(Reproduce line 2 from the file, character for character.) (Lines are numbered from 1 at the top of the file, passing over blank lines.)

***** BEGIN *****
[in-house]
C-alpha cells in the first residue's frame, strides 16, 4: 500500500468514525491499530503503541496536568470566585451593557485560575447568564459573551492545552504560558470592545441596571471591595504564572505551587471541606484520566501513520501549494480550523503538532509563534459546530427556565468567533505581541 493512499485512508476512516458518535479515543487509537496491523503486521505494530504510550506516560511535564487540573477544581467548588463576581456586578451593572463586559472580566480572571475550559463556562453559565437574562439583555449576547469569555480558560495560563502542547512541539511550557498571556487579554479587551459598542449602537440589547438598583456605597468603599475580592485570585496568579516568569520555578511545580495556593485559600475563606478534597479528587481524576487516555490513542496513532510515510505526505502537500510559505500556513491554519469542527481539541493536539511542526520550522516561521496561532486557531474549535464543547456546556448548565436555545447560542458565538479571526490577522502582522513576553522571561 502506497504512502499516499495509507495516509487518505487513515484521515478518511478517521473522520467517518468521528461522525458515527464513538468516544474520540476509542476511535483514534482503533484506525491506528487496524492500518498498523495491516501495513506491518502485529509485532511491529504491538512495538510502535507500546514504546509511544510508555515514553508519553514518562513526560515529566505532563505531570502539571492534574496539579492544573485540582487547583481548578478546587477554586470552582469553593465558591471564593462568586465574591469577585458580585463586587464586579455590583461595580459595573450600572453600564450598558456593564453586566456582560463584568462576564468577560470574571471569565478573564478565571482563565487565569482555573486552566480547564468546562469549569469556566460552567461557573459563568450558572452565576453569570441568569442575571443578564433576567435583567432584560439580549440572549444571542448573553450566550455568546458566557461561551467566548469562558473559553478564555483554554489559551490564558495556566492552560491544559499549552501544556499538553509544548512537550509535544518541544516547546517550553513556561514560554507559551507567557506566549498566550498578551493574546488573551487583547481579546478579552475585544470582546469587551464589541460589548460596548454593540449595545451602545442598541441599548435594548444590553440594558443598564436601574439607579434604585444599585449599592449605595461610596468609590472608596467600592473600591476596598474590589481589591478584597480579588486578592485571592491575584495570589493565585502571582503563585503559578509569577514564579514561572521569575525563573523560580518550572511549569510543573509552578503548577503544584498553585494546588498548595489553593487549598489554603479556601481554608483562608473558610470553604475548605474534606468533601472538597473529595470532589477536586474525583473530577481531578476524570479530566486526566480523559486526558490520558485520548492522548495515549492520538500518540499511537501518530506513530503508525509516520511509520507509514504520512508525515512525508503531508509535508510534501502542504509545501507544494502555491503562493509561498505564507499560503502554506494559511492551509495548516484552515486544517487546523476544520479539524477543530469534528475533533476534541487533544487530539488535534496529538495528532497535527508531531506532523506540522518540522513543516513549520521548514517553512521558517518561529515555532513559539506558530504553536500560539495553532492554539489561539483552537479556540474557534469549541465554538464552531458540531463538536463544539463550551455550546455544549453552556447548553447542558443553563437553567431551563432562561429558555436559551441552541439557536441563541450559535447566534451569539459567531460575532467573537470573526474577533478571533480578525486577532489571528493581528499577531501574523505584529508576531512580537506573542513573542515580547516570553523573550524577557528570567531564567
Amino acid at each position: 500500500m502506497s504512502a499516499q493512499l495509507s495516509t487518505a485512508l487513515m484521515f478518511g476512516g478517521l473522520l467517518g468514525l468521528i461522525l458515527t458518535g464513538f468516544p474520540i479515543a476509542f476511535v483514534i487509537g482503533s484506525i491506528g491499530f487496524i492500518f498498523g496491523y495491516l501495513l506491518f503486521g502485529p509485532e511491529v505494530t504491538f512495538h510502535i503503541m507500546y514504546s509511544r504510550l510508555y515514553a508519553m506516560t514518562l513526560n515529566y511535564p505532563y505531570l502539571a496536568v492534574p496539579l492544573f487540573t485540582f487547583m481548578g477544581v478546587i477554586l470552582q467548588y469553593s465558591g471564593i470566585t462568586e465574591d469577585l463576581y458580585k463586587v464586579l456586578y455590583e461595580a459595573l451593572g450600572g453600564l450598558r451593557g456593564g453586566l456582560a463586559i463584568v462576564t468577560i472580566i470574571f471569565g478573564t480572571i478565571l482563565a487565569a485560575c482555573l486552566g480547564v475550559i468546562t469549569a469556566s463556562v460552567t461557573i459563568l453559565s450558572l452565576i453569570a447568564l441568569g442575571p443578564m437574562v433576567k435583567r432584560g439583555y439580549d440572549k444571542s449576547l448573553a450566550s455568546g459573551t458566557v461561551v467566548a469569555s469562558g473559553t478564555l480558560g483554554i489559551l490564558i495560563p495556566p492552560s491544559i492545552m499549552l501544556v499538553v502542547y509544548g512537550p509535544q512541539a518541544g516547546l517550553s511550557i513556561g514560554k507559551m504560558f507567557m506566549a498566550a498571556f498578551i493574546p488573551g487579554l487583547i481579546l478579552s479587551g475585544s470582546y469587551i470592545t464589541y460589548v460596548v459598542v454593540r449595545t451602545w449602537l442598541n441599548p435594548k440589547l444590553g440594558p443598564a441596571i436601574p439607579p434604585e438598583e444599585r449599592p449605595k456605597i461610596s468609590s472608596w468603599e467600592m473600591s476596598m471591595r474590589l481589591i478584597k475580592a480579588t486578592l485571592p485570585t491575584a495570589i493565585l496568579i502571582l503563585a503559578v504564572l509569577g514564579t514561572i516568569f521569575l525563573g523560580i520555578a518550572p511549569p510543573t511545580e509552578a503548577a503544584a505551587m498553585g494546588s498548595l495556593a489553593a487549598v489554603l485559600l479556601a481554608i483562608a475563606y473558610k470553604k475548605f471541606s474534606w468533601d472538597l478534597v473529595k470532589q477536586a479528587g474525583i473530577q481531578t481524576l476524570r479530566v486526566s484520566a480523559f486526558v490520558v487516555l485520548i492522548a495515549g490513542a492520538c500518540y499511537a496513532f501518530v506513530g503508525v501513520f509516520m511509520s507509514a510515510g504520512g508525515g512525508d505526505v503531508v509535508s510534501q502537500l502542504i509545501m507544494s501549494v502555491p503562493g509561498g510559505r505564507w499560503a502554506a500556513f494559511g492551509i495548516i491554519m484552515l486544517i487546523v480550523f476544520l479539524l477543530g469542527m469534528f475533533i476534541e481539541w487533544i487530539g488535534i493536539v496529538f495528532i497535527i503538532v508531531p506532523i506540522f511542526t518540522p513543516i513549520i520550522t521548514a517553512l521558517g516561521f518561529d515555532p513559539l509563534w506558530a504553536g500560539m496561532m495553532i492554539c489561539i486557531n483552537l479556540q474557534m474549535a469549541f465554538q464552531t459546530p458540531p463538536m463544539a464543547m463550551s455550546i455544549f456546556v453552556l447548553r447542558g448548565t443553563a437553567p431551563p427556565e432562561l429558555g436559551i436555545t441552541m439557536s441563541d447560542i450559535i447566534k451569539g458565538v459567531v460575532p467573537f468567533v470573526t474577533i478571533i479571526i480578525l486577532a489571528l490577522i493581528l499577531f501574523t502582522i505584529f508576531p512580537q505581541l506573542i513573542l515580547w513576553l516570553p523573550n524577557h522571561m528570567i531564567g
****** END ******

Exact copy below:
C-alpha cells in the first residue's frame, strides 16, 4: 500500500468514525491499530503503541496536568470566585451593557485560575447568564459573551492545552504560558470592545441596571471591595504564572505551587471541606484520566501513520501549494480550523503538532509563534459546530427556565468567533505581541 493512499485512508476512516458518535479515543487509537496491523503486521505494530504510550506516560511535564487540573477544581467548588463576581456586578451593572463586559472580566480572571475550559463556562453559565437574562439583555449576547469569555480558560495560563502542547512541539511550557498571556487579554479587551459598542449602537440589547438598583456605597468603599475580592485570585496568579516568569520555578511545580495556593485559600475563606478534597479528587481524576487516555490513542496513532510515510505526505502537500510559505500556513491554519469542527481539541493536539511542526520550522516561521496561532486557531474549535464543547456546556448548565436555545447560542458565538479571526490577522502582522513576553522571561 502506497504512502499516499495509507495516509487518505487513515484521515478518511478517521473522520467517518468521528461522525458515527464513538468516544474520540476509542476511535483514534482503533484506525491506528487496524492500518498498523495491516501495513506491518502485529509485532511491529504491538512495538510502535507500546514504546509511544510508555515514553508519553514518562513526560515529566505532563505531570502539571492534574496539579492544573485540582487547583481548578478546587477554586470552582469553593465558591471564593462568586465574591469577585458580585463586587464586579455590583461595580459595573450600572453600564450598558456593564453586566456582560463584568462576564468577560470574571471569565478573564478565571482563565487565569482555573486552566480547564468546562469549569469556566460552567461557573459563568450558572452565576453569570441568569442575571443578564433576567435583567432584560439580549440572549444571542448573553450566550455568546458566557461561551467566548469562558473559553478564555483554554489559551490564558495556566492552560491544559499549552501544556499538553509544548512537550509535544518541544516547546517550553513556561514560554507559551507567557506566549498566550498578551493574546488573551487583547481579546478579552475585544470582546469587551464589541460589548460596548454593540449595545451602545442598541441599548435594548444590553440594558443598564436601574439607579434604585444599585449599592449605595461610596468609590472608596467600592473600591476596598474590589481589591478584597480579588486578592485571592491575584495570589493565585502571582503563585503559578509569577514564579514561572521569575525563573523560580518550572511549569510543573509552578503548577503544584498553585494546588498548595489553593487549598489554603479556601481554608483562608473558610470553604475548605474534606468533601472538597473529595470532589477536586474525583473530577481531578476524570479530566486526566480523559486526558490520558485520548492522548495515549492520538500518540499511537501518530506513530503508525509516520511509520507509514504520512508525515512525508503531508509535508510534501502542504509545501507544494502555491503562493509561498505564507499560503502554506494559511492551509495548516484552515486544517487546523476544520479539524477543530469534528475533533476534541487533544487530539488535534496529538495528532497535527508531531506532523506540522518540522513543516513549520521548514517553512521558517518561529515555532513559539506558530504553536500560539495553532492554539489561539483552537479556540474557534469549541465554538464552531458540531463538536463544539463550551455550546455544549453552556447548553447542558443553563437553567431551563432562561429558555436559551441552541439557536441563541450559535447566534451569539459567531460575532467573537470573526474577533478571533480578525486577532489571528493581528499577531501574523505584529508576531512580537506573542513573542515580547516570553523573550524577557528570567531564567